The final blow came with the spinoff in 2014. Wanting to be rid of Time Inc. but unable to make a deal, Bewkes had Time Inc. borrow $1.4 billion, some of which was used to buy the British publishing business from another Time Warner unit and the rest of which was used to pay a dividend to -- wouldn't you know it? -- Time Warner. His uninspired choice for CEO was Joe Ripp, a former Time Inc. chief financial officer in his 60s who largely lacked digital chops. The spinoff also meant the end of those internet joint ventures with Turner. Thus Time Inc. began its new life as a public company needing an entirely new internet strategy, with a CEO who didn't have one, all the while saddled with so much debt that cost-cutting, rather than expansion, would continue to be the cornerstone of its strategy.
Is it any wonder that Time Inc. is having such a difficult time? The debt prevents the company from making a transformational acquisition. And because there is really no more fat at the company, magazine editors have been reduced to laying off some of their most talented writers because those are the ones with the biggest salaries. As for its digital strategy, it's as if Time Inc. seems intent on making up for lost time by making the same mistakes other companies made years earlier. Time and Fortune both slap short, generic stories on the web, and then tease those stories on Twitter with headlines that are pure clickbait.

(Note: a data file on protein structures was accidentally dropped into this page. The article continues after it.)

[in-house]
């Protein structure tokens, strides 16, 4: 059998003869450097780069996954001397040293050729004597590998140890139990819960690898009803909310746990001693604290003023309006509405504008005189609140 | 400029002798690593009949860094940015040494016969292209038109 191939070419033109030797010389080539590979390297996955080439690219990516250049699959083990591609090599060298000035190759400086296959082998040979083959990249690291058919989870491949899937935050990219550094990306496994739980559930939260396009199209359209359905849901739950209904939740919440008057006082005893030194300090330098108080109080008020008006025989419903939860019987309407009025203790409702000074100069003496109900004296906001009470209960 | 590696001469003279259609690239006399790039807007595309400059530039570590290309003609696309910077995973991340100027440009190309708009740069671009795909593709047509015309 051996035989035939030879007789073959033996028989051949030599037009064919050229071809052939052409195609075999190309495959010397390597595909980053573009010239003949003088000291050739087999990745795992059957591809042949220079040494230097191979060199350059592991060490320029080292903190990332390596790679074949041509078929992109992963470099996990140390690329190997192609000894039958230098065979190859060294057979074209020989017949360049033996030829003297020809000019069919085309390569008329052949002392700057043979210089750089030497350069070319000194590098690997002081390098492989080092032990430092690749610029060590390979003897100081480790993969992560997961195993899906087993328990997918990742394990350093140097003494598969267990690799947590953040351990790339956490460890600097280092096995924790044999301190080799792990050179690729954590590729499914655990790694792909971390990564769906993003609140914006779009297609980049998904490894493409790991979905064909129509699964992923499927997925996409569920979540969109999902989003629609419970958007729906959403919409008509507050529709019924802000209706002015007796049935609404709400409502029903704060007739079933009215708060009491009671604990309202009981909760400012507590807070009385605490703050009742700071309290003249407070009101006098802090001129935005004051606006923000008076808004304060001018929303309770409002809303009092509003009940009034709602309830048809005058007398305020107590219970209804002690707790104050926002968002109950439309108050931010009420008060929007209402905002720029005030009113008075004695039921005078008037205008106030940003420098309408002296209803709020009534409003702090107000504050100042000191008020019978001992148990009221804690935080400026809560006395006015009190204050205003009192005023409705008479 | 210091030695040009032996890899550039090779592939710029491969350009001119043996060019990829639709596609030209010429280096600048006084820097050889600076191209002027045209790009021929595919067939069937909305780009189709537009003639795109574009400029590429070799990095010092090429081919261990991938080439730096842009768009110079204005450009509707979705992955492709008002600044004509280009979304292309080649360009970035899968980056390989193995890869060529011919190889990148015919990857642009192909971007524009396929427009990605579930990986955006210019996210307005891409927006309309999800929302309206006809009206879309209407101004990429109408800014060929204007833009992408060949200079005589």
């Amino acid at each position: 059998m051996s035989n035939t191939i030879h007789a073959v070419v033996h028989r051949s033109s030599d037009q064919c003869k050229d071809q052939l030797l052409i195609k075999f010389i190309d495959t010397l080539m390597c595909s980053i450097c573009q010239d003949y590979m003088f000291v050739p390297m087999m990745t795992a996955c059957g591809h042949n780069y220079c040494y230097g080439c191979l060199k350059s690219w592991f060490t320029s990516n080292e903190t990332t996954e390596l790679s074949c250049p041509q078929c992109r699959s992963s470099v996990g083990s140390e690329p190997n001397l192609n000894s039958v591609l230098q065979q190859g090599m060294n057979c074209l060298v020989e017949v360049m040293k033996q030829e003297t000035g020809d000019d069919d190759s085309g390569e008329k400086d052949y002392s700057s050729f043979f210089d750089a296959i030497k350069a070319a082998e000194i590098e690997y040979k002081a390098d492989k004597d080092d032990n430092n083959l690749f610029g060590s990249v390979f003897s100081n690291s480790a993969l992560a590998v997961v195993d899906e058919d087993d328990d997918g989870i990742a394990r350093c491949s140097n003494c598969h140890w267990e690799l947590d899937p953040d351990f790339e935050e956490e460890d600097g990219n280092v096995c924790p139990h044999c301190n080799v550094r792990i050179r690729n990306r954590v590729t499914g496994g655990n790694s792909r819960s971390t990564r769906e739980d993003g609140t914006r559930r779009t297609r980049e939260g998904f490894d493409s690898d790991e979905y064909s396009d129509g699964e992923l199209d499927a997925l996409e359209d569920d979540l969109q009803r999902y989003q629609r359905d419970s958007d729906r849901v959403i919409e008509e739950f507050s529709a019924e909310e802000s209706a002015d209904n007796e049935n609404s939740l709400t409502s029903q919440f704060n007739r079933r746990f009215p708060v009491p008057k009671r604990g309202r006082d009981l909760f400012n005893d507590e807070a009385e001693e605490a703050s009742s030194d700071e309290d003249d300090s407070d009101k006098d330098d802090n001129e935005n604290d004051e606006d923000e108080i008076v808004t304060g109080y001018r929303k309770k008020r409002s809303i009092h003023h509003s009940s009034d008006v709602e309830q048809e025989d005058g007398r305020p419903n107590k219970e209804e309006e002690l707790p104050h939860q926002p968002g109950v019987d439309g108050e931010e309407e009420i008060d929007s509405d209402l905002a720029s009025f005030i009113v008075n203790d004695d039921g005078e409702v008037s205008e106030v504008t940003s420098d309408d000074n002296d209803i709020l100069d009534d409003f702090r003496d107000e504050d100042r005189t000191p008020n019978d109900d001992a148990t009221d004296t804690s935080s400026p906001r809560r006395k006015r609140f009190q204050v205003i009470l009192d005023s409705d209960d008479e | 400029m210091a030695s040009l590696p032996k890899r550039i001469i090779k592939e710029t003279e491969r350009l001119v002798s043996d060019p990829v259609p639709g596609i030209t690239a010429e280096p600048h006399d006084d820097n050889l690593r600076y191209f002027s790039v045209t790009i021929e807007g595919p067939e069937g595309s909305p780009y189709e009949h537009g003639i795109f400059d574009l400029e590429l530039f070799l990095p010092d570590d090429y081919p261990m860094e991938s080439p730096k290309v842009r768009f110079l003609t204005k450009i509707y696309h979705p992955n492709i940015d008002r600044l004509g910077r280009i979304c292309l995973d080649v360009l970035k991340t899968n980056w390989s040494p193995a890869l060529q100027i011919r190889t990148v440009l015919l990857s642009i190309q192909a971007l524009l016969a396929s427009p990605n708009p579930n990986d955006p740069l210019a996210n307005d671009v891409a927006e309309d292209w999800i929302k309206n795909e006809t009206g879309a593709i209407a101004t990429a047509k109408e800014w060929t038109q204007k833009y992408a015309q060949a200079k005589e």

When I spoke to Battista, he emphasized all the things you'd expect him to. "These are powerful brands," he said, referring to the marquee Time Inc. titles like Time, People and Sports Illustrated. He felt that these brands could draw eyeballs -- and advertisers. The company was putting a major emphasis on online video, which was getting an enormous response, he said. (A billion monthly views in April.)
It had also begun to branch out into related businesses; Coastal Living magazine, for instance, would soon be launching a line of furniture and bedding at Bed, Bath and Beyond. Digital revenue, most of it advertising, was over $500 million in 2016. Although Battista told Wall Street on the earnings call that the company would still be cutting costs -- and might even close some less important properties -- he downplayed that when he spoke to me.
If a Time Inc. CEO had laid all this out a decade or so ago, it would be much easier to buy. A decade ago, most media companies were still slapping ideas against the wall, trying to see what would stick. A decade ago, it wasn't so clear that Google and Facebook were going to rule the internet ad business, leaving everyone else to beg for scraps. That's why the New York Times Co., Conde Nast Inc., Hearst Corp. and News Corp., among others, have all figured out that they can't rely on advertising alone, but need to be able to extract circulation revenue from their internet viewers. Time Inc. has no internet circulation strategy.
A decade ago, Time hadn't been cut to the bone. It hadn't been saddled with excessive debt. If it had embraced the internet then with the fervor it is showing now, it would have a fighting chance. As a Time Inc. veteran myself, I hope Battista can pull it off. But the realist in me says something else: If you're still developing your basic internet strategy in 2017, it's all over but the shouting.
This column does not necessarily reflect the opinion of the editorial board or Bloomberg LP and its owners.
Isaacson has had many other roles in his notable career, including Steve Jobs’ biographer and, since 2003, the president and chief executive of the Aspen Institute. He recently announced that he would be resigning that position to join the history department at Tulane University.